Making Medicine Personal . . . Again

Mike Berens, Ph.D.In the past 15 years, medical science has drastically expanded the boundaries of treatment for many diseases. Many of those advances are traced to the completion of the Human Genome Project in 2003, which serves as a frame of reference for doctors studying how different diseases alter a patient's genetic structure.

At 10 a.m. Monday, Feb. 4,  we’ll learn how that knowledge is being used to detect and treat cancer, when Michael Berens, Ph. D., talks about the work being done at the Translational Genomics Research Institute (TGen), an Arizona-based, nonprofit, medical-research institute and a leader in the field of genomic research.                                                       

At TGen, scientists are studying how effective specific cancer treatments are on specific genetic changes, opening the door to designing individual protocols for cancer patients, based on their genetic mutations. Rather than treating all patients with a particular cancer using the same course of treatment, drug or other therapies may be prescribed on a patient-by-patient basis, based on the patient's genetic bio-markers.

More recently, as understanding of the genetic events that lead to cancer grows, TGen scientists are studying how genetic changes affect an individual’s risk for developing cancer. Progress in this pursuit may lead to exquisitely sensitive early detection, and possible prevention strategies.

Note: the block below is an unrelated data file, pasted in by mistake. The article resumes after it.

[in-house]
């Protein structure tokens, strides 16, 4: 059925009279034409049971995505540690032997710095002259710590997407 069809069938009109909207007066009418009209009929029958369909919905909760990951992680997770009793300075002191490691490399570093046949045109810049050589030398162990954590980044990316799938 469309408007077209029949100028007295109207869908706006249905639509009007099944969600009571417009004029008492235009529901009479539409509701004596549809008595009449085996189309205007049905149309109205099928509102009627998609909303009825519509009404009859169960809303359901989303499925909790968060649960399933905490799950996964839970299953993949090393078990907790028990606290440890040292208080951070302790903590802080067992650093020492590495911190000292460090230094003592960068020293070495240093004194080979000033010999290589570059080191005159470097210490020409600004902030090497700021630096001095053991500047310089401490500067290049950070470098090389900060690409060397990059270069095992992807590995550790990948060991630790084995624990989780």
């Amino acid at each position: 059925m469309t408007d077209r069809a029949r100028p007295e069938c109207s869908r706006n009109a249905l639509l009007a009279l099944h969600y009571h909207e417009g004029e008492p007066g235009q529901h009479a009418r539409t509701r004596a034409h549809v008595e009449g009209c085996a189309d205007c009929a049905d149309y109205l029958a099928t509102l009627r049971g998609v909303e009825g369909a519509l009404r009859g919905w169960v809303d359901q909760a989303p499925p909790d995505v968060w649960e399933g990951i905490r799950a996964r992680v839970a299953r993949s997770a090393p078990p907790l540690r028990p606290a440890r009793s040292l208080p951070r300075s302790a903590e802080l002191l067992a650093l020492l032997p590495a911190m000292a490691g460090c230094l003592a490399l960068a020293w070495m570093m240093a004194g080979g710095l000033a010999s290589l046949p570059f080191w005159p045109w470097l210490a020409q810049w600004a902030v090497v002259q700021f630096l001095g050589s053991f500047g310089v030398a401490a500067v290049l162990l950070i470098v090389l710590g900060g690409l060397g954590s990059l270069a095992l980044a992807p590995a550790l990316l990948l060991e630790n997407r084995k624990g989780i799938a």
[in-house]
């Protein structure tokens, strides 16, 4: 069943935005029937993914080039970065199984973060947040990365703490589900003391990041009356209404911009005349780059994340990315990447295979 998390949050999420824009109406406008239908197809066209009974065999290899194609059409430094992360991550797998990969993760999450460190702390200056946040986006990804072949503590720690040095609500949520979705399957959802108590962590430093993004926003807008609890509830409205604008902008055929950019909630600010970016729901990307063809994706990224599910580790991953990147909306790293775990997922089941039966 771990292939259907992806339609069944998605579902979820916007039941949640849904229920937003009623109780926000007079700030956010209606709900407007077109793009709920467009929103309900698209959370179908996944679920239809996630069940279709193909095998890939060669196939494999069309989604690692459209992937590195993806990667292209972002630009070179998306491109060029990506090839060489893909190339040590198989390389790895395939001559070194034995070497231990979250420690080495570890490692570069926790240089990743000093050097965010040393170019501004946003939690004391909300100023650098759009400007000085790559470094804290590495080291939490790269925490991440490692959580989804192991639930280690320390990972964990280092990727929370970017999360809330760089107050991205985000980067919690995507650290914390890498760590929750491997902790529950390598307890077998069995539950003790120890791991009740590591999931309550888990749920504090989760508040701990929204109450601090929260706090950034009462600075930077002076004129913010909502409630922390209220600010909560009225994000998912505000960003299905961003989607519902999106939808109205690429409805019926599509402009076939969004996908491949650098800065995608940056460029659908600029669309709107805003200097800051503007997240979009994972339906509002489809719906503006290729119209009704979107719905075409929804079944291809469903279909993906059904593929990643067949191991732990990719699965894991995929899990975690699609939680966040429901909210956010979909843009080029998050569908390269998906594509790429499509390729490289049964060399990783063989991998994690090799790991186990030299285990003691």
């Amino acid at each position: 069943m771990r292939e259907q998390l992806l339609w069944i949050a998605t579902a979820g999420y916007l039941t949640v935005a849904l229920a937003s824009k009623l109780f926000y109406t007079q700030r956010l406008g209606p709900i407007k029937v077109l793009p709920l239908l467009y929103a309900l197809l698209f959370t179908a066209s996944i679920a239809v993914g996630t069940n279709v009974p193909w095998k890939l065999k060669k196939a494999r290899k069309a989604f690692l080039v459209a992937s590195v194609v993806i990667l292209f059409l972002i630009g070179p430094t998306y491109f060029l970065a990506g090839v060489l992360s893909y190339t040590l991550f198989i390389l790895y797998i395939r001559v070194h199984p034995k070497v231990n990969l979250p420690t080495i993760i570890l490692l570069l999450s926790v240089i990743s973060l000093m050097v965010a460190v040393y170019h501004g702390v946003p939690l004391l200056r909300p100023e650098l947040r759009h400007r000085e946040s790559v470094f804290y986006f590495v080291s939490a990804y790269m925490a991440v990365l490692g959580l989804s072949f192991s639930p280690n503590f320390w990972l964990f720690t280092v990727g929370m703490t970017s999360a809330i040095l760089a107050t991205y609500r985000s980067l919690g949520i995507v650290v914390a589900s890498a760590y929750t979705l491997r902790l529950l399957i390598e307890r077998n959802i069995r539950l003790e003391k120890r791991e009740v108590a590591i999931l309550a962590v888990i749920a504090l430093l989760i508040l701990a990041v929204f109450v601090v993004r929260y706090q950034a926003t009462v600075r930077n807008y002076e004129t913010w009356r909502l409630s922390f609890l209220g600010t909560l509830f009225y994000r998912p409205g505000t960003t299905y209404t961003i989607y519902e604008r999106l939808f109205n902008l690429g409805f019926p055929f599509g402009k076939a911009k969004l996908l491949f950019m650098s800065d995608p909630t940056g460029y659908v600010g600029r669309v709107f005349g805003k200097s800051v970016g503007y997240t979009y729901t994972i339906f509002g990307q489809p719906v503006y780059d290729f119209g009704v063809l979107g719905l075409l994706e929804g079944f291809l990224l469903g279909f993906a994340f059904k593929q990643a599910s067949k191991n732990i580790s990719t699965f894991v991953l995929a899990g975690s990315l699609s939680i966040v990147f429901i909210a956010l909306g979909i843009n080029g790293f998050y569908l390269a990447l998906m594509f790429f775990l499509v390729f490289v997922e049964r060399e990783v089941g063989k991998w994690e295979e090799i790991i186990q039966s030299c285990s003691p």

Berens will also discuss some of the most recent strategies being used to understand the inner workings of cancer and ways to defeat the disease.

Berens, a professor and director of TGen's Cancer and Cell Biology Division, is also deputy director of research resources. His research studies how cancer spreads, with a particular focus on glioblastoma (a lethal form of brain cancer.) TGen researchers are using genomic profiling for treatment planning in cancer patients, often referred to as precision medicine. 

Tickets to all Monday Morning Lectures are $5 at the door of the Renaissance Theater. 

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